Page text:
ABSTRACT: Clostridium difficile infection (CDI) is a significant public health concern with increasing prevalence over the past decade; considerable morbidity and mortality is associated with the infection. Pharmacists play an important role in both the prevention and treatment of CDI. Metronidazole, oral vancomycin, and fidaxomicin are antibiotic treatment options. A monoclonal antibody has entered the market for recurrence prevention, and vaccines are in development for primary prevention.
US Pharm. 2017;42(12):HS-7-HS-12.
Clostridium difficile infection (CDI) is the most common healthcare-associated infection.1-3 In 2010, 55.7% of hospitalized patients received antibiotics; it is estimated that a 30% reduction in broad-spectrum antibiotic use would decrease CDI by 26%.4 Annual incidence includes 453,000 cases, with 83,000 recurrence episodes and 29,300 deaths within 30 days of diagnosis.2,5 Over 80% of deaths from CDI occur in patients aged 65 years and older.5 The CDC has listed CDI as an urgent threat.6 Approximately 65.8% of CDI is healthcare-associated; however, patients experience symptom onset before discharge in only 24.2% of cases. Recurrence and reinfection rates range from 20% to 40%.1,2 CDI is the most common cause of antibiotic-associated diarrhea, causing 15% to 39% of cases, and is responsible for more than $4.8 billion in additional healthcare costs each year in acute-care facilities.2,7 CDI rates doubled from 2000 to 2003, but progress is being made in reducing incidence.7 The 2013 National and State Healthcare-Associated Infections Progress Report found a 10% decrease in CDI between 2011 and 2013.5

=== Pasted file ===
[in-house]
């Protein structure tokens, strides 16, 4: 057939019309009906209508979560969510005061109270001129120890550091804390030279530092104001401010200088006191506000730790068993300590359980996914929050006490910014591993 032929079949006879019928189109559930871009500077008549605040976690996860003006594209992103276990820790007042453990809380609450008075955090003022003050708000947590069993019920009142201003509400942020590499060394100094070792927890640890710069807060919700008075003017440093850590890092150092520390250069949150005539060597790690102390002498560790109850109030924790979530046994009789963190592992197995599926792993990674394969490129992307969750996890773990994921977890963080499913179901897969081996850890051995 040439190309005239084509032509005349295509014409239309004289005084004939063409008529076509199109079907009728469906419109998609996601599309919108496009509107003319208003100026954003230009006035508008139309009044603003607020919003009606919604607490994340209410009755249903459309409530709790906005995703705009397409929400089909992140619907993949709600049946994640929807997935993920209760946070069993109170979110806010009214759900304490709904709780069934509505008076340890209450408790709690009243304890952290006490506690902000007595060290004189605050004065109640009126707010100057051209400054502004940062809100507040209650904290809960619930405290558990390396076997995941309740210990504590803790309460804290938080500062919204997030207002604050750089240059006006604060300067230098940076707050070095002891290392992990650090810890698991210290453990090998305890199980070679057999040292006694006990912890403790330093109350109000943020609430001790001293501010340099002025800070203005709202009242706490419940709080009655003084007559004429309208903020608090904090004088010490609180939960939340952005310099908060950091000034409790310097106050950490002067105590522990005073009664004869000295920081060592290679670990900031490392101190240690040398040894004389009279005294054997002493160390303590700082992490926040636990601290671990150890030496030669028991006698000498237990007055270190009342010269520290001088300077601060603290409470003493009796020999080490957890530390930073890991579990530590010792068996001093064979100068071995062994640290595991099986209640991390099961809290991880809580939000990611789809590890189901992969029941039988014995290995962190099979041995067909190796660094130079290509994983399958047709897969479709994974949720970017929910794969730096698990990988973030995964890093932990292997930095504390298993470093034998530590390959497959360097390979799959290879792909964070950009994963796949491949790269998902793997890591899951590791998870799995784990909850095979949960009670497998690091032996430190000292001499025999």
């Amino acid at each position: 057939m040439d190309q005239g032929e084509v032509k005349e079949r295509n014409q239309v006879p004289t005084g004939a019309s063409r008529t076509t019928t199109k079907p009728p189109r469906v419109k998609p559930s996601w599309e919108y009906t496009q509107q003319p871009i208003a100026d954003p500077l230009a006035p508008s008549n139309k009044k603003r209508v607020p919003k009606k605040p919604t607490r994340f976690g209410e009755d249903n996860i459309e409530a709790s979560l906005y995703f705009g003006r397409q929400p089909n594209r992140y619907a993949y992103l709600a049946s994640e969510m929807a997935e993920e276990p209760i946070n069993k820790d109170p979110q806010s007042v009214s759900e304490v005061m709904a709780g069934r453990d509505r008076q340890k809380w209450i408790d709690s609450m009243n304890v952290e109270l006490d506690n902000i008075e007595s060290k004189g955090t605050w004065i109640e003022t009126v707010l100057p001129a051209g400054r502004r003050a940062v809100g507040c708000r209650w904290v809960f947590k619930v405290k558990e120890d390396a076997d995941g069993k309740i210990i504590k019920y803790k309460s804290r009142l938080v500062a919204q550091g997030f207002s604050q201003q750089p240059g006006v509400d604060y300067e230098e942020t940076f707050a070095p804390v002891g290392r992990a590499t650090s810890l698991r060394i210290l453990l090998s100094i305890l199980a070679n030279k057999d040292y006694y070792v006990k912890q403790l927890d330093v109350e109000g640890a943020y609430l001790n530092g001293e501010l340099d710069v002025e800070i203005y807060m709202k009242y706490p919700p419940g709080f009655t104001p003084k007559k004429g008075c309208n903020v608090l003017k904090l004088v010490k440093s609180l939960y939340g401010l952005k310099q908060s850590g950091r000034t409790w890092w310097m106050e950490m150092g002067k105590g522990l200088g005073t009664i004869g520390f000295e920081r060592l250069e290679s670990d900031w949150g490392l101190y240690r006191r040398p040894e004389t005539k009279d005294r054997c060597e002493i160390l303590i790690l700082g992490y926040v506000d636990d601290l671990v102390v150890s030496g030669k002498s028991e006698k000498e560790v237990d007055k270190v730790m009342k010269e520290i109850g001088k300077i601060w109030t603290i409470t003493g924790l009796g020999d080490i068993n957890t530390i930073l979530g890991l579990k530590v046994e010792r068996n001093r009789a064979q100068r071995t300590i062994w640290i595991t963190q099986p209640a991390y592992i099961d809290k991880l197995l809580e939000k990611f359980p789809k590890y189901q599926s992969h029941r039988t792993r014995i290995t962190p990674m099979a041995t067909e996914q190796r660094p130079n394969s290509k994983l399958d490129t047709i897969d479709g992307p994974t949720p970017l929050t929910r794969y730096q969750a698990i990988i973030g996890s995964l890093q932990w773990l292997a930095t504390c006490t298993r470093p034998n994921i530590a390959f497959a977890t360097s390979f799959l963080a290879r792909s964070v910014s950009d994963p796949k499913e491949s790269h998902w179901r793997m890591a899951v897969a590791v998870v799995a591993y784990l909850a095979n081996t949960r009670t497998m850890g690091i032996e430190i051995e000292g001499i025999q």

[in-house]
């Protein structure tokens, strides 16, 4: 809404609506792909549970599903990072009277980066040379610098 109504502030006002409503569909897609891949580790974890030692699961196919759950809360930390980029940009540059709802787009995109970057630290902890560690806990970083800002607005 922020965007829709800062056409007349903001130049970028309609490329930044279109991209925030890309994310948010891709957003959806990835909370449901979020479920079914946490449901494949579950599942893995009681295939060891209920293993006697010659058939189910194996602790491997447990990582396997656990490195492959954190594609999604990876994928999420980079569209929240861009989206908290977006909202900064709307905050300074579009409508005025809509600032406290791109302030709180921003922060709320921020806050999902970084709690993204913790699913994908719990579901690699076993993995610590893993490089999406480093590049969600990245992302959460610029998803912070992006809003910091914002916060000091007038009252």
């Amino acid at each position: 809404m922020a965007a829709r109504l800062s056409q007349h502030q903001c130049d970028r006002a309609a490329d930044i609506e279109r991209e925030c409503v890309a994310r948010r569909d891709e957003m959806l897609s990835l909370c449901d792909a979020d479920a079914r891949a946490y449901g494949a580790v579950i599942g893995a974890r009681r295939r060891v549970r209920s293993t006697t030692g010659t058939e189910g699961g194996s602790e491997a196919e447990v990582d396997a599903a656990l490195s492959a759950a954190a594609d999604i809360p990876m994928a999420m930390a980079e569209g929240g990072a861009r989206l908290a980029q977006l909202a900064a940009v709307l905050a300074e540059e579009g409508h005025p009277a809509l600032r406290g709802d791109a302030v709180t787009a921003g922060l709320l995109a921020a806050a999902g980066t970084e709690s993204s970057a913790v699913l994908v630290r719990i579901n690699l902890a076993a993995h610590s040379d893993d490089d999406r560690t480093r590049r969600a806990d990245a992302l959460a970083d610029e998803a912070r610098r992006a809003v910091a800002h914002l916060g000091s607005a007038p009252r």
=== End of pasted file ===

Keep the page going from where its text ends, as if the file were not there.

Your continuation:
C difficile is a gram-positive, spore-forming, anaerobic, toxin-producing bacillus that is transmitted via the fecal-oral route.8,9 Spores are typically spread via unclean surfaces, through contact with contaminated feces and/or dirty hands, and through failure to notify the receiving healthcare facility when patients with an existing CDI infection are transferred from another healthcare facility.5 The bacterial spore is the etiologic agent of CDI.7 These spores are ubiquitous, serving as a continuous source for infection through their tenacious adherence to fomites (i.e., bedding).7 The spores are resistant to environmental insults (e.g., pH and temperature), and transmission typically occurs from workers and the environment to patients.7